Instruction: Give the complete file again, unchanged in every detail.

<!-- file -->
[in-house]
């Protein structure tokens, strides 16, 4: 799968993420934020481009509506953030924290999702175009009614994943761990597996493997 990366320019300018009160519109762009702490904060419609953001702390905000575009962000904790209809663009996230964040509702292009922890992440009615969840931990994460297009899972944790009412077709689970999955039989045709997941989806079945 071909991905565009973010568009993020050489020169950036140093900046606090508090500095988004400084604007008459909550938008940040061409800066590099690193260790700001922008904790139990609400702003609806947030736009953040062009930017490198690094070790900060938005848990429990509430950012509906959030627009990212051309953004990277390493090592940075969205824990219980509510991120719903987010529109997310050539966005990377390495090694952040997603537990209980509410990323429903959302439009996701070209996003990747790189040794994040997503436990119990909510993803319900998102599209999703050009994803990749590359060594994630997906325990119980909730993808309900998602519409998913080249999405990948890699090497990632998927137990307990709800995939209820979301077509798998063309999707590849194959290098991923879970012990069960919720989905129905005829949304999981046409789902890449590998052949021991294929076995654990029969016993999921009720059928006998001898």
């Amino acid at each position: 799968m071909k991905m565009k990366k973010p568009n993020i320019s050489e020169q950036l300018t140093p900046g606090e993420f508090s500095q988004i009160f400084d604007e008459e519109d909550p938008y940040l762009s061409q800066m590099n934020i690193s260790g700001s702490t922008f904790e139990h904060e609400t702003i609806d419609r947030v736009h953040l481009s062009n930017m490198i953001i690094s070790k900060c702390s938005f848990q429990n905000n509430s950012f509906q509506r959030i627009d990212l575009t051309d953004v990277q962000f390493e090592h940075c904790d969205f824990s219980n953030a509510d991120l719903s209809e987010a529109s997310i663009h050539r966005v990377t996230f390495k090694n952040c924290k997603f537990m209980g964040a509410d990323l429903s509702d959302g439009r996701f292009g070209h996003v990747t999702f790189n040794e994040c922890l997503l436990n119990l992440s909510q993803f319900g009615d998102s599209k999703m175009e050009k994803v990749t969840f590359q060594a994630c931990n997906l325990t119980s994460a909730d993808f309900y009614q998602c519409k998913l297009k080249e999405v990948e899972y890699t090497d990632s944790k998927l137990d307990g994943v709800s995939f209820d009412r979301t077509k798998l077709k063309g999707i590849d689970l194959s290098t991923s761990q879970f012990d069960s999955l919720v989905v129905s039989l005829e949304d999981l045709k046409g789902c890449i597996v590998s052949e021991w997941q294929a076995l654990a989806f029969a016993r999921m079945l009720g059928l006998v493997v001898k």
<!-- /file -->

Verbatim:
[in-house]
């Protein structure tokens, strides 16, 4: 799968993420934020481009509506953030924290999702175009009614994943761990597996493997 990366320019300018009160519109762009702490904060419609953001702390905000575009962000904790209809663009996230964040509702292009922890992440009615969840931990994460297009899972944790009412077709689970999955039989045709997941989806079945 071909991905565009973010568009993020050489020169950036140093900046606090508090500095988004400084604007008459909550938008940040061409800066590099690193260790700001922008904790139990609400702003609806947030736009953040062009930017490198690094070790900060938005848990429990509430950012509906959030627009990212051309953004990277390493090592940075969205824990219980509510991120719903987010529109997310050539966005990377390495090694952040997603537990209980509410990323429903959302439009996701070209996003990747790189040794994040997503436990119990909510993803319900998102599209999703050009994803990749590359060594994630997906325990119980909730993808309900998602519409998913080249999405990948890699090497990632998927137990307990709800995939209820979301077509798998063309999707590849194959290098991923879970012990069960919720989905129905005829949304999981046409789902890449590998052949021991294929076995654990029969016993999921009720059928006998001898």
């Amino acid at each position: 799968m071909k991905m565009k990366k973010p568009n993020i320019s050489e020169q950036l300018t140093p900046g606090e993420f508090s500095q988004i009160f400084d604007e008459e519109d909550p938008y940040l762009s061409q800066m590099n934020i690193s260790g700001s702490t922008f904790e139990h904060e609400t702003i609806d419609r947030v736009h953040l481009s062009n930017m490198i953001i690094s070790k900060c702390s938005f848990q429990n905000n509430s950012f509906q509506r959030i627009d990212l575009t051309d953004v990277q962000f390493e090592h940075c904790d969205f824990s219980n953030a509510d991120l719903s209809e987010a529109s997310i663009h050539r966005v990377t996230f390495k090694n952040c924290k997603f537990m209980g964040a509410d990323l429903s509702d959302g439009r996701f292009g070209h996003v990747t999702f790189n040794e994040c922890l997503l436990n119990l992440s909510q993803f319900g009615d998102s599209k999703m175009e050009k994803v990749t969840f590359q060594a994630c931990n997906l325990t119980s994460a909730d993808f309900y009614q998602c519409k998913l297009k080249e999405v990948e899972y890699t090497d990632s944790k998927l137990d307990g994943v709800s995939f209820d009412r979301t077509k798998l077709k063309g999707i590849d689970l194959s290098t991923s761990q879970f012990d069960s999955l919720v989905v129905s039989l005829e949304d999981l045709k046409g789902c890449i597996v590998s052949e021991w997941q294929a076995l654990a989806f029969a016993r999921m079945l009720g059928l006998v493997v001898k």